If you were already creating db-spec as a pooled connection datasource -- a {:datasource ds} hashmap -- then passing (:datasource db-spec) to the next.jdbc functions is the simplest migration path. If you are migrating piecemeal and want to support both and next.jdbc at the same time in your code, you should consider using a datasource as the common way to work with both libraries. You can using next.jdbc's get-datasource or the ->pool function (in next.jdbc.connection) to create the a javax.sql.DataSource and then build a db-spec hash map with it ({:datasource ds}) and pass that around your program. calls can use that as-is, next.jdbc calls can use (:datasource db-spec), so you don't have to adjust any of your call chains (assuming you're passing db-spec around) and you can migrate one function at a time.

If you were using other forms of the db-spec hash map, you'll need to adjust to one of the three modes above, since those are the only ones supported in next.jdbc.

The next.jdbc.sql namespace contains several functions with similarities to's core API:

  • insert! -- similar to! but only supports inserting a single map,
  • insert-multi! -- similar to! but only supports inserting columns and a vector of row values,
  • query -- similar to,
  • find-by-keys -- similar to but will also accept a partial where clause (vector) instead of a hash map of column name/value pairs,
  • get-by-id -- similar to,
  • update! -- similar to! but will also accept a hash map of column name/value pairs instead of a partial where clause (vector),
  • delete! -- similar to! but will also accept a hash map of column name/value pairs instead of a partial where clause (vector).

:identifiers and :qualifier

If you are using :identifiers, you will need to change to the appropriate :builder-fn option with one of next.jdbc.result-set's as-* functions.'s default is the equivalent of as-unqualified-lower-maps (with the caveat that conflicting column names are not made unique -- see the note above in Rows and Result Sets). If you specified :identifiers identity, you can use as-unqualified-maps. If you provided your own string transformation function, you probably want as-unqualified-modified-maps and also pass your transformation function as the :label-fn option.

If you used :qualifier, you may be able to get the same effect with as-maps, as-lower-maps, or as-modified-maps. Otherwise, you may need to specify the fixed qualifier via the :label-fn #(str "my_qualifier/" %). You might think you could use :qualifier-fn (constantly "my_qualifier") for this but it is only called when the column has a known table name so it wouldn't be applied for derived values (and some databases don't provide the table name, so it wouldn't be applied at all for those databases).


If you are using :entities, you will need to change to the appropriate :table-fn/:column-fn options. Table naming and column naming can be controlled separately in next.jdbc. Instead of the quoted function, there is the next.jdbc.quoted namespace which contains functions for the common quoting strategies.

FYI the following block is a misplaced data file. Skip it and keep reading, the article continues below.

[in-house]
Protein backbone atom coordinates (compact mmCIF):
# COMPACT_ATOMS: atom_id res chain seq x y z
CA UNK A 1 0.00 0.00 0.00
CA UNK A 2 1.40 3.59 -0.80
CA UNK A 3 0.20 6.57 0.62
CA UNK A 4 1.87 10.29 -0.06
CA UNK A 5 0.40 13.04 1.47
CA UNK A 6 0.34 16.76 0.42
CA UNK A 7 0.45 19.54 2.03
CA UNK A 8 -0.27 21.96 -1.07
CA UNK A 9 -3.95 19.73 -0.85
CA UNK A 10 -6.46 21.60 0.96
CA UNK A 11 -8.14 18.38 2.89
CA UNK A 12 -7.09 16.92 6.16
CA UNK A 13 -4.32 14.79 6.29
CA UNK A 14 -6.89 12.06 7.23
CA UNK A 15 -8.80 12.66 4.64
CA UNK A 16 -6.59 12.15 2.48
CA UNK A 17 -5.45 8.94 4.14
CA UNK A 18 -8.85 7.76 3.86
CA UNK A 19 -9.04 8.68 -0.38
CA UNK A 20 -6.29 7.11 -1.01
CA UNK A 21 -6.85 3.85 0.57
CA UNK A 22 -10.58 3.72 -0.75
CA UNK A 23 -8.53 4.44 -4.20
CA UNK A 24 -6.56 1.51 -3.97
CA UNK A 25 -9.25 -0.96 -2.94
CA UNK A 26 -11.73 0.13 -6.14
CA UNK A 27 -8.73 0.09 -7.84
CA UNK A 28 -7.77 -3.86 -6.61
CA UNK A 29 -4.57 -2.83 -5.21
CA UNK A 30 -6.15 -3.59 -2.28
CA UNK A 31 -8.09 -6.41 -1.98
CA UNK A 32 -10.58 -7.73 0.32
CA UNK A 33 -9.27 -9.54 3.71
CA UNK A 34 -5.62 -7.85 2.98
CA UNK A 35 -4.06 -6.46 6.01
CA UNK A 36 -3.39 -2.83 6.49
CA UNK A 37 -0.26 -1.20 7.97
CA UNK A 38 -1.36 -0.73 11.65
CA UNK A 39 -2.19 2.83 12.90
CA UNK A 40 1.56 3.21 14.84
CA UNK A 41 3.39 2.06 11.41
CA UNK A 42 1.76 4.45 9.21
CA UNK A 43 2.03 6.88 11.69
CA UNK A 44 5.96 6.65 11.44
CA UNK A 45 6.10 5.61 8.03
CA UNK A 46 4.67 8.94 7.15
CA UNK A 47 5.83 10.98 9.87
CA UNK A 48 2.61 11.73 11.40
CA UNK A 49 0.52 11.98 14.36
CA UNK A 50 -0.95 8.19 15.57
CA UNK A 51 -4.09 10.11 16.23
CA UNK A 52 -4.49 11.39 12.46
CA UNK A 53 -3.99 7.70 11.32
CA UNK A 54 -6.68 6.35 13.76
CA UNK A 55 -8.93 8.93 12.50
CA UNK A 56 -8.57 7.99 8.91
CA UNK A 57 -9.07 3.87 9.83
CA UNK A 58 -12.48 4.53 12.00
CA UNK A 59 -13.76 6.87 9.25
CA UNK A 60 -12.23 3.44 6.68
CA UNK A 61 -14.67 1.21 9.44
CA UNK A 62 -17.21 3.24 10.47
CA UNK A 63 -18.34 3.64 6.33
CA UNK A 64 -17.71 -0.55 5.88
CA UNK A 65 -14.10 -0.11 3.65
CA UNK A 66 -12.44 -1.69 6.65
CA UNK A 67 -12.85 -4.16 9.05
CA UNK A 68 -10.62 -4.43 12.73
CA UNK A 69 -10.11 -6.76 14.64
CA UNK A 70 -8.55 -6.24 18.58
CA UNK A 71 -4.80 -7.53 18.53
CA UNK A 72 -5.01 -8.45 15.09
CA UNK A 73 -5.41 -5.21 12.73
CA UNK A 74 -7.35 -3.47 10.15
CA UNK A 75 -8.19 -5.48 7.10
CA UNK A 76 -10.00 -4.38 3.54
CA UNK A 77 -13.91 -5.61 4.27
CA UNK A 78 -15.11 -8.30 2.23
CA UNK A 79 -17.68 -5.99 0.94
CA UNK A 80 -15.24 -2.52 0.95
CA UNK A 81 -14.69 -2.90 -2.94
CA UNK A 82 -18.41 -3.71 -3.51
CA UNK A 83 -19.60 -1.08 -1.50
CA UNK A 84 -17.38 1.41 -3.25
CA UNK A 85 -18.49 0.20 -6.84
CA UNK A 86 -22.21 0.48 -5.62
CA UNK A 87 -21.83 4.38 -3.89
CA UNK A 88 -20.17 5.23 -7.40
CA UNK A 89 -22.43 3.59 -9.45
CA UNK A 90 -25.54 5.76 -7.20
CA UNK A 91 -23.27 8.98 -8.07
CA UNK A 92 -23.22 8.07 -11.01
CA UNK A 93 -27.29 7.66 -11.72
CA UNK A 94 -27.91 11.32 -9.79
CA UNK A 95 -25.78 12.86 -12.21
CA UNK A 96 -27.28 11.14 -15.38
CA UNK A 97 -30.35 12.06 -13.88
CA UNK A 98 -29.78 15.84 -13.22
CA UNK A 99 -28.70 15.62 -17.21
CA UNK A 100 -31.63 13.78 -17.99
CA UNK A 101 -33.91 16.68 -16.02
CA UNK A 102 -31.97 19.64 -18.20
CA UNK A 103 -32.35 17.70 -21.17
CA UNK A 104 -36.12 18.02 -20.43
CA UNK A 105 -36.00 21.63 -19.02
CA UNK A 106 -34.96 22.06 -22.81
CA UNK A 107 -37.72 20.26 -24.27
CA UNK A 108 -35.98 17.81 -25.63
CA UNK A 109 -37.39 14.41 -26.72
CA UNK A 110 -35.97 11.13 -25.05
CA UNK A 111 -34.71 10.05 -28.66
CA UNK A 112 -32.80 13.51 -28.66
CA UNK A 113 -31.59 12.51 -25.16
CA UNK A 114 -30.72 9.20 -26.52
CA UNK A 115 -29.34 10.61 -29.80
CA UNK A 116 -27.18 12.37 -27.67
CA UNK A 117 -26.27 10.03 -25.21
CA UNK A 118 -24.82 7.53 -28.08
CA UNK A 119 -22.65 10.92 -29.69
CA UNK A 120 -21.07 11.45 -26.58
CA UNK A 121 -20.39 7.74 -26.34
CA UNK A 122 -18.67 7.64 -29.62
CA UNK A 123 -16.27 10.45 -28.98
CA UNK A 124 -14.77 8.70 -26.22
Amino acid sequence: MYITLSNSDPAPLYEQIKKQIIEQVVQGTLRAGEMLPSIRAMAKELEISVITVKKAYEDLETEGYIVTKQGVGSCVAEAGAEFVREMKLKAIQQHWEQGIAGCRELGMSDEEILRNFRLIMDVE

:result-set-fn and :row-fn

If you are using :result-set-fn and/or :row-fn, you will need to change to explicit calls (to the result set function, or to map the row function), or to use the plan approach with reduce or various transducing functions.

Note: this means that result sets are never exposed lazily in next.jdbc -- in you had to be careful that your :result-set-fn was eager, but in next.jdbc you either reduce the result set eagerly (via plan) or you get a fully-realized result set data structure back (from execute! and execute-one!). As with however, you can still stream result sets from the database and process them via reduction (was reducible-query, now plan). Remember that you can terminate a reduction early by using the reduced function to wrap the final value you produce.

Processing Database Metadata

There are no metadata-specific functions in next.jdbc but those in are only a very thin layer over the raw Java calls. Here's how metadata can be handled in next.jdbc:

(with-open [con (p/get-connection ds opts)]
  (-> (.getMetaData con) ; produces java.sql.DatabaseMetaData
      (.getTables nil nil nil (into-array ["TABLE" "VIEW"]))
      (rs/datafiable-result-set ds opts)))

Several methods on DatabaseMetaData return a ResultSet object. All of those can be handled similarly.

Further Minor differences

These are mostly drawn from Issue #5 although most of the bullets in that issue are described in more detail above.

  • Keyword options no longer end in ? -- for consistency (in, some flag options ended in ? and some did not; also some options that ended in ? accepted non-Boolean values, e.g., :as-arrays? and :explain?),
  • with-db-connection has been replaced by just with-open containing a call to get-connection,
  • with-transaction can take a :rollback-only option, but there is no built-in way to change a transaction to rollback dynamically; either throw an exception (all transactions roll back on an exception) or call .rollback directly on the java.sql.Connection object (see Manual Rollback Inside a Transactions and the following section about save points),
  • The extension points for setting parameters and reading columns are now SettableParameter and ReadableColumn protocols.

<: datafy, nav, and :schema